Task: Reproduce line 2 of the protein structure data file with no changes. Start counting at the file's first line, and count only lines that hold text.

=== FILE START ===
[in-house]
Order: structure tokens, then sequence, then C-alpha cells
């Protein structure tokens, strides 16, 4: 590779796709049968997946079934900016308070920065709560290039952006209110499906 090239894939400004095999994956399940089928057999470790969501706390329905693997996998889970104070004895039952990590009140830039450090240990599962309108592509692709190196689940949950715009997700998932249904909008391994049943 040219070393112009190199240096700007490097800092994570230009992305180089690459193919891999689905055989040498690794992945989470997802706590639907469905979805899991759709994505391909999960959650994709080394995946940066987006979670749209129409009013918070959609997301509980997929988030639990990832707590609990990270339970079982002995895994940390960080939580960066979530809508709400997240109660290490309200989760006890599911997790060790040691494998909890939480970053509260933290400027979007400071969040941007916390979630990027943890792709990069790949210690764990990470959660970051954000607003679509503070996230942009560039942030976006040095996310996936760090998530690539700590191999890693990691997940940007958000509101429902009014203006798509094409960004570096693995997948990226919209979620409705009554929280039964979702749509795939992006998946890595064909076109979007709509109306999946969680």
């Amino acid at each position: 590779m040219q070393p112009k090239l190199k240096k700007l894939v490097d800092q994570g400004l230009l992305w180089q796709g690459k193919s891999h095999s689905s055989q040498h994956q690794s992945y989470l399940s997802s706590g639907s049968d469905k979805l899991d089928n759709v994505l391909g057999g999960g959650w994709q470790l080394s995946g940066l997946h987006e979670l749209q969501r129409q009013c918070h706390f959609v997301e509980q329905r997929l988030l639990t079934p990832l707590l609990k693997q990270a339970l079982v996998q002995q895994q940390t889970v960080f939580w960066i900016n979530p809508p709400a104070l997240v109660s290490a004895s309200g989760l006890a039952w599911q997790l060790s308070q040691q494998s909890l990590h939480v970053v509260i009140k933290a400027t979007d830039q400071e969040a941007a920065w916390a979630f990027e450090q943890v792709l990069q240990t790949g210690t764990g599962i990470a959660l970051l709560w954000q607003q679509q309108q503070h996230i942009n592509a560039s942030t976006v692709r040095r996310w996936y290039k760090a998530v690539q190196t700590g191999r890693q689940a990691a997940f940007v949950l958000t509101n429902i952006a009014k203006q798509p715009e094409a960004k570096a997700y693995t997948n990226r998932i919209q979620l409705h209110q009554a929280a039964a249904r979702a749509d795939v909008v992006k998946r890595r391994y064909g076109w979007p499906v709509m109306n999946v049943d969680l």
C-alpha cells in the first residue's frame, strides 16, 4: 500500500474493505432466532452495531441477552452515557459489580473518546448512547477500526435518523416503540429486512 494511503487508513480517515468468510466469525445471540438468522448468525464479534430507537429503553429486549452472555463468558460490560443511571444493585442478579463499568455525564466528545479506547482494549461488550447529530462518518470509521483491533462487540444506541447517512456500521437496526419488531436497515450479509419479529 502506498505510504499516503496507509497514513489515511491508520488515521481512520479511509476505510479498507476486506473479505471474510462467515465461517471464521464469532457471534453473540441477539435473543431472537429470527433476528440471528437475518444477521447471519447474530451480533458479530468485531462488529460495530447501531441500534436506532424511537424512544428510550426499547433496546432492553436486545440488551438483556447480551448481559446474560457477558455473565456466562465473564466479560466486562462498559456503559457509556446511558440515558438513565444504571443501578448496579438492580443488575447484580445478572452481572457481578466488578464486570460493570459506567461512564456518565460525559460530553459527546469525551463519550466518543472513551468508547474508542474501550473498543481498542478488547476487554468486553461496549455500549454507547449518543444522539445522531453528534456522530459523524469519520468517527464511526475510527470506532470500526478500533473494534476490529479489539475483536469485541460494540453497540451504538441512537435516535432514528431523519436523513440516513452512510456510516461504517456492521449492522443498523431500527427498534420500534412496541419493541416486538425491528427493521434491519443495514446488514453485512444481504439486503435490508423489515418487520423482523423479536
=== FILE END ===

Order: structure tokens, then sequence, then C-alpha cells